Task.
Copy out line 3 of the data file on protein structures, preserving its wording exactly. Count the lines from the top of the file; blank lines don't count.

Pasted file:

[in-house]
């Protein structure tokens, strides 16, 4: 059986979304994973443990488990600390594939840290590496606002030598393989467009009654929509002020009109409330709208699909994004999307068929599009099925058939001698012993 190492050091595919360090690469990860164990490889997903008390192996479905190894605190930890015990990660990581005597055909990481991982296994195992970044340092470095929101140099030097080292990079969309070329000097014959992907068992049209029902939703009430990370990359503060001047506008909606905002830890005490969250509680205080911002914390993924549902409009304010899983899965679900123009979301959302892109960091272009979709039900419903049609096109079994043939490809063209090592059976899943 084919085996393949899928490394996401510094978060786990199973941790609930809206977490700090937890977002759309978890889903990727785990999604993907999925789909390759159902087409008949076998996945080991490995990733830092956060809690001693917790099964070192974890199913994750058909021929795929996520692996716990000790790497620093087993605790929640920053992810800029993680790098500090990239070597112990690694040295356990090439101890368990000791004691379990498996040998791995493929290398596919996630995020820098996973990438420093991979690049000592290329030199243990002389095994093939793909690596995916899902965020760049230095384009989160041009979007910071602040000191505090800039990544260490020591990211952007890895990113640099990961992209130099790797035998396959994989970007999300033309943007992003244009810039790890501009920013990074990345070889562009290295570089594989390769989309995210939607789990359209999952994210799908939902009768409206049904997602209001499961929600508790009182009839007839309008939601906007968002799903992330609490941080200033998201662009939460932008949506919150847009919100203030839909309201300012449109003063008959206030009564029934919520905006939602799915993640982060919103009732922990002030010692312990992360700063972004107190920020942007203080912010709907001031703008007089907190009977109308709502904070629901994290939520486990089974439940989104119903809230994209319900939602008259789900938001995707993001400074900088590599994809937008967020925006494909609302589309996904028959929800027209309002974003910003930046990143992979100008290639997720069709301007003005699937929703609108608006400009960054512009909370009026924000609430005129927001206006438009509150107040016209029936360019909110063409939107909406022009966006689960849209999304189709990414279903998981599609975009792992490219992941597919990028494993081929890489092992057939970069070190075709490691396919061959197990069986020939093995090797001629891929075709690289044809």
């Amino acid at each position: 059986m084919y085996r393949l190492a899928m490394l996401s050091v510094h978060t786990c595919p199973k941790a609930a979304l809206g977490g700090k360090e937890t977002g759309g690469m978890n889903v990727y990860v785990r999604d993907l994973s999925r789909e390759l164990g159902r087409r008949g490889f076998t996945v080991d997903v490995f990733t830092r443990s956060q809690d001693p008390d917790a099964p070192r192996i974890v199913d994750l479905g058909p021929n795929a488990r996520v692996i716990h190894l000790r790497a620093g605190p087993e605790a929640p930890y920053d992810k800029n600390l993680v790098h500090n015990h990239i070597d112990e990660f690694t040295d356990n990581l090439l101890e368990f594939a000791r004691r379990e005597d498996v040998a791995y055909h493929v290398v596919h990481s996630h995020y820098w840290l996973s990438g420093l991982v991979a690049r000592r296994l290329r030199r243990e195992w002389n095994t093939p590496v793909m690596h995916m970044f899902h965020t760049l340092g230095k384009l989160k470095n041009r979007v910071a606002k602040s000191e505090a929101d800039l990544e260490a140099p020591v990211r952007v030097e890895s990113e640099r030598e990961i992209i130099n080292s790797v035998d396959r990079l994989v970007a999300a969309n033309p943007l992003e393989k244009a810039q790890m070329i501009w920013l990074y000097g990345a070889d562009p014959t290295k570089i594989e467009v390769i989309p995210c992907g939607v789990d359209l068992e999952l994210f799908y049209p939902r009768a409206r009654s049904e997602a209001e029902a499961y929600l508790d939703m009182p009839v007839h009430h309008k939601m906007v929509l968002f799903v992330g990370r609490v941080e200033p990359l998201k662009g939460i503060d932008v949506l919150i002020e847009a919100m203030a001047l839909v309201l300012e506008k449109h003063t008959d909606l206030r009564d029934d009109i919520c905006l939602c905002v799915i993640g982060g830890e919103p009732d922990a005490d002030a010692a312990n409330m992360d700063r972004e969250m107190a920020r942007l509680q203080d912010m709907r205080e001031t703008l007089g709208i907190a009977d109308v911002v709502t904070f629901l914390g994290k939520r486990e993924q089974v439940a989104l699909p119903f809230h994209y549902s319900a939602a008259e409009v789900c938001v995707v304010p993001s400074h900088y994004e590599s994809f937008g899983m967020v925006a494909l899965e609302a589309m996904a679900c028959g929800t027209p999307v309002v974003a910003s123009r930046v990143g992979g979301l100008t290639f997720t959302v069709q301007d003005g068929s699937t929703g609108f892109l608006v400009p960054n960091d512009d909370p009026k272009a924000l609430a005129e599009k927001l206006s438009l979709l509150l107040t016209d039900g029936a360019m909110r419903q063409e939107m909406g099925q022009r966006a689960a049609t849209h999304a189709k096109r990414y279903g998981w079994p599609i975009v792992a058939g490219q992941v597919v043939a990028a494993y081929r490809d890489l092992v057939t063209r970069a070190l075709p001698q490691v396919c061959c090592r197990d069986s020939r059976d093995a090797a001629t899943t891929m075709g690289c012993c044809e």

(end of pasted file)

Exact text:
């Amino acid at each position: 059986m084919y085996r393949l190492a899928m490394l996401s050091v510094h978060t786990c595919p199973k941790a609930a979304l809206g977490g700090k360090e937890t977002g759309g690469m978890n889903v990727y990860v785990r999604d993907l994973s999925r789909e390759l164990g159902r087409r008949g490889f076998t996945v080991d997903v490995f990733t830092r443990s956060q809690d001693p008390d917790a099964p070192r192996i974890v199913d994750l479905g058909p021929n795929a488990r996520v692996i716990h190894l000790r790497a620093g605190p087993e605790a929640p930890y920053d992810k800029n600390l993680v790098h500090n015990h990239i070597d112990e990660f690694t040295d356990n990581l090439l101890e368990f594939a000791r004691r379990e005597d498996v040998a791995y055909h493929v290398v596919h990481s996630h995020y820098w840290l996973s990438g420093l991982v991979a690049r000592r296994l290329r030199r243990e195992w002389n095994t093939p590496v793909m690596h995916m970044f899902h965020t760049l340092g230095k384009l989160k470095n041009r979007v910071a606002k602040s000191e505090a929101d800039l990544e260490a140099p020591v990211r952007v030097e890895s990113e640099r030598e990961i992209i130099n080292s790797v035998d396959r990079l994989v970007a999300a969309n033309p943007l992003e393989k244009a810039q790890m070329i501009w920013l990074y000097g990345a070889d562009p014959t290295k570089i594989e467009v390769i989309p995210c992907g939607v789990d359209l068992e999952l994210f799908y049209p939902r009768a409206r009654s049904e997602a209001e029902a499961y929600l508790d939703m009182p009839v007839h009430h309008k939601m906007v929509l968002f799903v992330g990370r609490v941080e200033p990359l998201k662009g939460i503060d932008v949506l919150i002020e847009a919100m203030a001047l839909v309201l300012e506008k449109h003063t008959d909606l206030r009564d029934d009109i919520c905006l939602c905002v799915i993640g982060g830890e919103p009732d922990a005490d002030a010692a312990n409330m992360d700063r972004e969250m107190a920020r942007l509680q203080d912010m709907r205080e001031t703008l007089g709208i907190a009977d109308v911002v709502t904070f629901l914390g994290k939520r486990e993924q089974v439940a989104l699909p119903f809230h994209y549902s319900a939602a008259e409009v789900c938001v995707v304010p993001s400074h900088y994004e590599s994809f937008g899983m967020v925006a494909l899965e609302a589309m996904a679900c028959g929800t027209p999307v309002v974003a910003s123009r930046v990143g992979g979301l100008t290639f997720t959302v069709q301007d003005g068929s699937t929703g609108f892109l608006v400009p960054n960091d512009d909370p009026k272009a924000l609430a005129e599009k927001l206006s438009l979709l509150l107040t016209d039900g029936a360019m909110r419903q063409e939107m909406g099925q022009r966006a689960a049609t849209h999304a189709k096109r990414y279903g998981w079994p599609i975009v792992a058939g490219q992941v597919v043939a990028a494993y081929r490809d890489l092992v057939t063209r970069a070190l075709p001698q490691v396919c061959c090592r197990d069986s020939r059976d093995a090797a001629t899943t891929m075709g690289c012993c044809e």